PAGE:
After the report was made public, Roger Titford reports on the main points and the amount of people who watch Sky Sports
Using the Freedom of Information Act, the Guardian managed to get Ofcom’s report (can be found here) on the Premier League’s television deal into the public domain. In the debate over the structure of the next deal there had been much alluding to this document as a support for change. In the event the findings by the regulator for the UK communications industries look rather inconclusive – “appear to point to potential demand for greater choice” is as strong as the language gets. But the report is certainly interesting.
It may come as a surprise to learn, from Ofcom’s research, that 83 per cent of UK households do not subscribe to Sky Sports and that the average home audience for a Premiership game is about one million, or 200,000 if it’s on pay-per-view. Neither figure is growing. This should be set in the context of an average audience for BBC Match of the Day highlights of four million today. Thirty years ago, in a whole different broadcast world, MOTD used to get between 12 and 15 million viewers.
Of the 88 matches in the normal Sky package the average fan watches only a dozen and increasing the matches shown has knocked down the proportion viewed, according to audience data. Three quarters of Sky Sports subscribers never take the ppv option. When asked, viewers think they watch an average of one Premiership match a week (ie 30 a season) but the hard data show differently. It is possible to watch a top side 15 times or more live in Europe, cup games and friendlies, which may account for the viewer’s misapprehension.
The EU’s basic approach to any issue is to impose a free-market solution, regardless of the suitability of such an approach or the wishes of those involved. The viewing figures above suggest access to Premiership coverage is somewhat restricted, but the alternative solutions look neither viable nor interesting.
The two central questions are “who broadcasts?” and “how many matches?”. The first has been partly resolved by ensuring a second broadcaster gets a significant package of matches from 2007. If this means, as it might, the viewer needing a second subscription or set-top box to access these games, then that’s the free market for you, giving you a choice.
The number and proportion of matches shown live has risen from 60 (16 per cent) in 1996-97 to 138 (36 per cent). The Ofcom report claims viewers “desire a choice of matches that better suits the individual fan’s interests” – but that does not prove they want to watch more matches on more pay channels. Bluntly, fans want to watch their own team and big games. Yet if you offer more choice and suggest no penalty for that increase (eg higher subscriptions, lower attendances, more fixture disruption) then of course people say “yes please”.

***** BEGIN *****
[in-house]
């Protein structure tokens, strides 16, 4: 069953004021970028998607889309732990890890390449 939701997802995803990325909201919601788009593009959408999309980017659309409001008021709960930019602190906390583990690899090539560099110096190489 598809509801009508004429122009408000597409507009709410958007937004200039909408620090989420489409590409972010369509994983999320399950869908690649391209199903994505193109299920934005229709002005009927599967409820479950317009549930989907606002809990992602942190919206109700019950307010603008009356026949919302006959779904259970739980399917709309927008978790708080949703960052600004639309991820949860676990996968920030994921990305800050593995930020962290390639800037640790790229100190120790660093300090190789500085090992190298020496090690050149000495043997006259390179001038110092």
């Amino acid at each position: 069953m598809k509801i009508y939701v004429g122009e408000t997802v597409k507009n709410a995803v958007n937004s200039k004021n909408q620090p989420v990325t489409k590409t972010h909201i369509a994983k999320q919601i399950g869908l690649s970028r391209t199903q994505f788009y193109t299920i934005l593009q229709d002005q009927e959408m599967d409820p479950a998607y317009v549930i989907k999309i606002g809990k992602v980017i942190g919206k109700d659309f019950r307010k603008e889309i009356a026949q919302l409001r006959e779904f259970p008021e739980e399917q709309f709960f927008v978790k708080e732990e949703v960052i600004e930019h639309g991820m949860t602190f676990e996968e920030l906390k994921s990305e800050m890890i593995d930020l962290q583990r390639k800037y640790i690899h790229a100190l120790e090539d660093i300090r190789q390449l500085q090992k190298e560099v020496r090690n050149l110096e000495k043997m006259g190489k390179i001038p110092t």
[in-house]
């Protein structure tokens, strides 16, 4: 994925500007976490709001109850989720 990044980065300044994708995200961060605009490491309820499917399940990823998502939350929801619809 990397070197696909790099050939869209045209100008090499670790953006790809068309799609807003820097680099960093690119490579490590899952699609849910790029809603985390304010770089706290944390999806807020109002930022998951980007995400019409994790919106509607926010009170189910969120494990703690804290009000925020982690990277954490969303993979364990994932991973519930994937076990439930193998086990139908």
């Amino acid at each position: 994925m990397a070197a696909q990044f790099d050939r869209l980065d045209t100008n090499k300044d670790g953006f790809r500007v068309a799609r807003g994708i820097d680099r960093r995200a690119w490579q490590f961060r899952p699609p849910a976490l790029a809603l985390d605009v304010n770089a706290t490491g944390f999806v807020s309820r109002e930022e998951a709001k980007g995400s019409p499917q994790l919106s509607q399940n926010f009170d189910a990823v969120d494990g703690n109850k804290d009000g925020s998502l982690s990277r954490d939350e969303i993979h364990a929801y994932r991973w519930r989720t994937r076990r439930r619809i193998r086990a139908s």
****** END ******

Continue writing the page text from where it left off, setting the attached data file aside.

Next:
But the report also contains plenty of supporting evidence that there is already enough coverage: 71 per cent of all fans, whether they have Sky or not, think there is enough or more than enough coverage; 79 per cent of Sky subscribers are happy with the quantity and type of matches on offer; and, most damning of all, 65 per cent of Sky Sports subscribers would be likely to continue subscribing at the same price even if the number of matches was halved.
The report categorises televised matches into “big games”, “own club games” and “other” (though one man’s “own club” is another man’s “other”). The “other” games are there partly for contractual reasons, so that every club gets a certain minimum coverage, and partly because the EU’s stance has driven this situation. It is not at all clear that the clubs, the league or even Sky benefit significantly from the 30 to 40 “other” games that float by on, say, mid-season Mondays with a reduced live attendance and a cost-inefficient TV audience. Fixed on the track of driving “more choice”, this report did not test “less coverage” as a possible scenario.
Its remit has been deliberately blind to other parts of this complicated jigsaw, notably Sky’s international audience, all the non-Premiership football that is also televised and, largely, to the views of season-ticket holding fans. The report can be found online (see below) and it may play a part in the settlement of the debate on live TV coverage, though perhaps not quite in the way originally intended.
From WSC 229 March 2006. What was happening this month